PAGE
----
Previous research demonstrates that using professional interpreters in healthcare settings can mitigate communication barriers, improve clients-healthcare professionals interactions, and positively influence healthcare access and quality for clients with limited English proficiency, overall lessening healthcare costs [3, 9, 11,12,13]. A qualitative systematic review examined working with interpreters in healthcare settings identifying that interpreters’ role differences led to sources of both tension and relational challenges [14]. For example, trust and control issues found within the relation between clients, interpreters and healthcare professionals, compromised quality of care for clients with limited English proficiency. However, much of the research to date has focused on interpreter perspectives on their roles and experiences in medical services, with limited (but growing) literature looking at the perspectives of professional interpreters working with long-term relationship-based primary care nursing services for CALD communities.

Barnes et al. [15] recognised that the use of interpreters in sustained nurse home visiting (SNHV) could assist in the development of trusting relationships between nurses and clients with limited English proficiency. A quantitative study in Sweden found that migrant women preferred using a professional interpreter because of their training, ensuring high-quality language skills and interpreter agency employment [16]. However, studies have demonstrated that interpreting services are often inadequate and inappropriate in primary health care services. For example, Mengesha et al. [17] reported that CALD women using sexual and reproductive health services were less likely to engage when male interpreters were provided due to confidentiality issues. Likewise, use of professional interpreters in maternity care was limited and compromised for Afghan migrant women with limited English proficiency, with women mostly dependant on their family members (e.g., husbands) for interpreting the session [18].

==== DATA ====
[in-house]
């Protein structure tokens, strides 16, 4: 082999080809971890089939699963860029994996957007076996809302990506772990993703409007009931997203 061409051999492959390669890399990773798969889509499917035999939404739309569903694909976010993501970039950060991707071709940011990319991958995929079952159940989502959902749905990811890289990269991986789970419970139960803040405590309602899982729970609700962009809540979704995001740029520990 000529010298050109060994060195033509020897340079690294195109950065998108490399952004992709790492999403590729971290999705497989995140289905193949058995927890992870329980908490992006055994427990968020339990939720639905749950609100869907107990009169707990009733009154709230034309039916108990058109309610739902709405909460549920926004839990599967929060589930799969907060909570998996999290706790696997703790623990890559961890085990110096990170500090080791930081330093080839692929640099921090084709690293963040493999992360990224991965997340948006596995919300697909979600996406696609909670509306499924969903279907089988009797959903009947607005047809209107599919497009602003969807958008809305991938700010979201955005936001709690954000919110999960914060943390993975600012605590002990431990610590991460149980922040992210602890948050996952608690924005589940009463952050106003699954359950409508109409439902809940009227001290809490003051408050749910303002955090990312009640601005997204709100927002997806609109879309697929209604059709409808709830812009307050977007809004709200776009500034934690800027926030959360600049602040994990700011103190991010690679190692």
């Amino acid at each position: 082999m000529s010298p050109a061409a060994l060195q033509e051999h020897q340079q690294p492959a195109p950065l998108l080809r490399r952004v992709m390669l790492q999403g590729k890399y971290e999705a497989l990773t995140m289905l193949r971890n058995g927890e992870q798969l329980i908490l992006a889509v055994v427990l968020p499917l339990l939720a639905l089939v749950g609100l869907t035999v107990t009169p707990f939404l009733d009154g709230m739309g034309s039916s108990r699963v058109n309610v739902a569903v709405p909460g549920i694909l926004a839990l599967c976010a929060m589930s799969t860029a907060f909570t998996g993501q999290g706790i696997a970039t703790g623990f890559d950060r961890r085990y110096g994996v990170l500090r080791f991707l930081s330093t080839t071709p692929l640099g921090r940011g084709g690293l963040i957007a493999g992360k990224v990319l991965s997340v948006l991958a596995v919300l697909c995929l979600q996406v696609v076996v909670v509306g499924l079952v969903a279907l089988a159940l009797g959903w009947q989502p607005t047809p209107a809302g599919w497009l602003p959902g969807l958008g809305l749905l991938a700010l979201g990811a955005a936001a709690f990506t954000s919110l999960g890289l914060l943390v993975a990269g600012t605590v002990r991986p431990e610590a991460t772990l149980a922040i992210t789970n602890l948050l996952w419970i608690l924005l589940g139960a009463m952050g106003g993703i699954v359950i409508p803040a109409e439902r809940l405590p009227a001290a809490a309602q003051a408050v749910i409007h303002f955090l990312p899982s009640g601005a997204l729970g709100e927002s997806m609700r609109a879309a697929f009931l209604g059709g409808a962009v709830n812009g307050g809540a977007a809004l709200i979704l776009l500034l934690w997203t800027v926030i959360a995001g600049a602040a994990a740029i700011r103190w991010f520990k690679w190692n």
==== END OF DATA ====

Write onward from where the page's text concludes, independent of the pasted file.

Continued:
In Australia, child and family health nursing (CFHN) services and SNHV programs are designed and implemented to promote positive outcomes for mothers with young children aged up to 5 years experiencing complex life challenges [19, 20]. Child and family nurses (CFHNs) work with healthcare-provided in-person and telephone interpreter services. Previous research [19] identified that although CFHNs described some positive experiences, there were several practical and quality issues in working with interpreters. These issues include unavailability and inappropriate allocation of interpreters for interpreting services e.g., some CALD mothers’ preference for female interpreters and difficulty in booking interpreters via phone from some cultural backgrounds [15, 19]. In some cases, lack of appropriate access to interpreters resulted in CALD mothers using their friends, family members and bilingual staff to communicate with health service providers [18, 21, 22].

While a body of literature exists describing the issues experienced by clinicians, interpreters, and clients in primary health care nursing services, there is an absence of studies exploring strategies to address these and improve service quality. This study aimed to explore the experiences of healthcare interpreters working with CFHNs in providing CFHN services and SNHV programs to CALD families with limited English proficiency, in the context of a service development and improvement project.